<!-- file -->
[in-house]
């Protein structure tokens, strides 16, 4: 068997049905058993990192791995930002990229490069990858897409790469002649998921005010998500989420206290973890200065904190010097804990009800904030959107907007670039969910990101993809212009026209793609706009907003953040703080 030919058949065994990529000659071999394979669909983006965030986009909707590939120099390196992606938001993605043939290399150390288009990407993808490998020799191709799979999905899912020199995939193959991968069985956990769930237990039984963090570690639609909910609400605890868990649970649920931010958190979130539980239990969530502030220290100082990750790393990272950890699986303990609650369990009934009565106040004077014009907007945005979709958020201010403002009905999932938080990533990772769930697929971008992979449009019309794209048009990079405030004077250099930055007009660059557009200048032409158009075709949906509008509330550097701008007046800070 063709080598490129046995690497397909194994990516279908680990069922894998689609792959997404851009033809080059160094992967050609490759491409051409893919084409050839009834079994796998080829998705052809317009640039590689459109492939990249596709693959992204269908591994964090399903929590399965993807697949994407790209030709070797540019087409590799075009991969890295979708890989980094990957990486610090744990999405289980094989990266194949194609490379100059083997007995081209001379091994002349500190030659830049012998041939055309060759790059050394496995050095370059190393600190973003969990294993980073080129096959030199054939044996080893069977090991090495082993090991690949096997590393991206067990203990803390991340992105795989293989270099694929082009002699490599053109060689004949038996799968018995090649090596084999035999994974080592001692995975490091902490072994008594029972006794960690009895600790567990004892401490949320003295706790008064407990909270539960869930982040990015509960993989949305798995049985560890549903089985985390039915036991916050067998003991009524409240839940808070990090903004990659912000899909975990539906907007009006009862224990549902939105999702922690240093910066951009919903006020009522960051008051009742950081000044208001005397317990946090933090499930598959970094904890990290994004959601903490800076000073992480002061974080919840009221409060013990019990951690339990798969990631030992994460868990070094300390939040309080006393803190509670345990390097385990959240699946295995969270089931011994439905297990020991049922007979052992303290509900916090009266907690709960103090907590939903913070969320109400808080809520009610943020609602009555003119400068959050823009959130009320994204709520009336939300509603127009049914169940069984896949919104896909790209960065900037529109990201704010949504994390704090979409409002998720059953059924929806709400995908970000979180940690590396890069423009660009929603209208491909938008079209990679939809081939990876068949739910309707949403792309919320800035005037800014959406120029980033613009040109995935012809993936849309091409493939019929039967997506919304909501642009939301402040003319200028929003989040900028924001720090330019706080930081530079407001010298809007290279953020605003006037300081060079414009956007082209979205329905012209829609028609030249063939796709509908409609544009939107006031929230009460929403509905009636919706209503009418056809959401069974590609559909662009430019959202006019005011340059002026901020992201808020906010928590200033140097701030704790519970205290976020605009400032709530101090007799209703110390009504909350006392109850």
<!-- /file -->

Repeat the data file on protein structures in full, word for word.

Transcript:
[in-house]
């Protein structure tokens, strides 16, 4: 068997049905058993990192791995930002990229490069990858897409790469002649998921005010998500989420206290973890200065904190010097804990009800904030959107907007670039969910990101993809212009026209793609706009907003953040703080 030919058949065994990529000659071999394979669909983006965030986009909707590939120099390196992606938001993605043939290399150390288009990407993808490998020799191709799979999905899912020199995939193959991968069985956990769930237990039984963090570690639609909910609400605890868990649970649920931010958190979130539980239990969530502030220290100082990750790393990272950890699986303990609650369990009934009565106040004077014009907007945005979709958020201010403002009905999932938080990533990772769930697929971008992979449009019309794209048009990079405030004077250099930055007009660059557009200048032409158009075709949906509008509330550097701008007046800070 063709080598490129046995690497397909194994990516279908680990069922894998689609792959997404851009033809080059160094992967050609490759491409051409893919084409050839009834079994796998080829998705052809317009640039590689459109492939990249596709693959992204269908591994964090399903929590399965993807697949994407790209030709070797540019087409590799075009991969890295979708890989980094990957990486610090744990999405289980094989990266194949194609490379100059083997007995081209001379091994002349500190030659830049012998041939055309060759790059050394496995050095370059190393600190973003969990294993980073080129096959030199054939044996080893069977090991090495082993090991690949096997590393991206067990203990803390991340992105795989293989270099694929082009002699490599053109060689004949038996799968018995090649090596084999035999994974080592001692995975490091902490072994008594029972006794960690009895600790567990004892401490949320003295706790008064407990909270539960869930982040990015509960993989949305798995049985560890549903089985985390039915036991916050067998003991009524409240839940808070990090903004990659912000899909975990539906907007009006009862224990549902939105999702922690240093910066951009919903006020009522960051008051009742950081000044208001005397317990946090933090499930598959970094904890990290994004959601903490800076000073992480002061974080919840009221409060013990019990951690339990798969990631030992994460868990070094300390939040309080006393803190509670345990390097385990959240699946295995969270089931011994439905297990020991049922007979052992303290509900916090009266907690709960103090907590939903913070969320109400808080809520009610943020609602009555003119400068959050823009959130009320994204709520009336939300509603127009049914169940069984896949919104896909790209960065900037529109990201704010949504994390704090979409409002998720059953059924929806709400995908970000979180940690590396890069423009660009929603209208491909938008079209990679939809081939990876068949739910309707949403792309919320800035005037800014959406120029980033613009040109995935012809993936849309091409493939019929039967997506919304909501642009939301402040003319200028929003989040900028924001720090330019706080930081530079407001010298809007290279953020605003006037300081060079414009956007082209979205329905012209829609028609030249063939796709509908409609544009939107006031929230009460929403509905009636919706209503009418056809959401069974590609559909662009430019959202006019005011340059002026901020992201808020906010928590200033140097701030704790519970205290976020605009400032709530101090007799209703110390009504909350006392109850």